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Adrenal Cancer

  201-227-6008    |      cancer@holyname.org

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Adrenal cancers occur in the adrenal glands, small glands located on top of the kidneys. Every person has two adrenal glands, which produce hormones to help the body regulate blood pressure and reactions to stress.

Approximately 200 people in the United States are diagnosed each year with adrenal cancer. It most often occurs in children under five or adults in their 40's and 50's. Symptoms are typically caused by hormones made by the tumor.

The Patricia Lynch Cancer Center at Holy Name has a multi-disciplinary team of experienced and skilled urologic oncologists, medical oncologists, radiation oncologists, nurses and support staff to diagnose and treat adrenal cancer. Together they provide a compassionate, unified approach in creating a personal strategy for each patient's unique medical, emotional and lifestyle needs.


  • Increased blood pressure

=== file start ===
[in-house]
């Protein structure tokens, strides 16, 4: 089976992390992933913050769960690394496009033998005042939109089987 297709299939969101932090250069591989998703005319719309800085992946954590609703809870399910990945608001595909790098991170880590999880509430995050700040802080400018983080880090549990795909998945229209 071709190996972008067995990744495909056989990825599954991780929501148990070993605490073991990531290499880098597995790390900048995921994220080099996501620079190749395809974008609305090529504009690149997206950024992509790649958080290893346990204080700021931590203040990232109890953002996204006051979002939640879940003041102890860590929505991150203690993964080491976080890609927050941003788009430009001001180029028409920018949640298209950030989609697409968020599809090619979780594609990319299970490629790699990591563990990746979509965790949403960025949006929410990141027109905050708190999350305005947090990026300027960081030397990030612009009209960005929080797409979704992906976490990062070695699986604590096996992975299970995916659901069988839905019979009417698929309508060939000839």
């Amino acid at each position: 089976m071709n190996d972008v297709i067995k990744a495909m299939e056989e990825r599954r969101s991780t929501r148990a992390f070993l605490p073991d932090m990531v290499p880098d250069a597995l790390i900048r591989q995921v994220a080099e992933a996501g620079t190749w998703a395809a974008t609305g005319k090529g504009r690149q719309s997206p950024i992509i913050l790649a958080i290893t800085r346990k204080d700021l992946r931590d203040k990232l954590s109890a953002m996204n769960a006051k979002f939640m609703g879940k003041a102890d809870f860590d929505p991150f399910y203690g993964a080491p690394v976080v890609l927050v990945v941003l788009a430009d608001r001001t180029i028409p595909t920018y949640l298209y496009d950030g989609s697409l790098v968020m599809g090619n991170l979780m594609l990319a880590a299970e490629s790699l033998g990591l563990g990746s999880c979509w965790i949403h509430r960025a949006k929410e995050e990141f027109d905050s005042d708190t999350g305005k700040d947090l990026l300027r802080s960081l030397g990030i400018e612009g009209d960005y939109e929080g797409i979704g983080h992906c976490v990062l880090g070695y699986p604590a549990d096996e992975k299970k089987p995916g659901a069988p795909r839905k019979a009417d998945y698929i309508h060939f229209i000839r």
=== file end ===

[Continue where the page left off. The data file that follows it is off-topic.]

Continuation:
• Increased blood sugar
  • Heart palpitations
  • Anxiety
  • Low potassium
  • Headache
  • Weight gain
  • Frequent urination

Risk Factors

  • Genetic syndromes
    • Li-Fraumeni
    • Beckwith-Wiedemann
    • MEN 1
    • Familial Adenomatous Polyposis
    • Lynch Syndrome (HNPCC)
  • Smoking


  • Physical exam
  • Blood and urine tests
  • CT scan
  • MRI
  • MIBG Scan - similar to a CT scan with a dye injected to locate the tumor
  • Adrenal vein sampling


Adrenal cancers are very curable if diagnosed at an early stage. The treatment generally involves surgery to remove the adrenal gland with the tumor. The remaining adrenal gland is capable of producing all necessary hormones. Sometimes the kidney on the same side where the cancer was found also has to be taken out to ensure that all the cancer has been removed. If so, the remaining kidney is capable of performing all necessary functions. For patients with advanced adrenal cancers, chemotherapy and radiation therapy may be prescribed.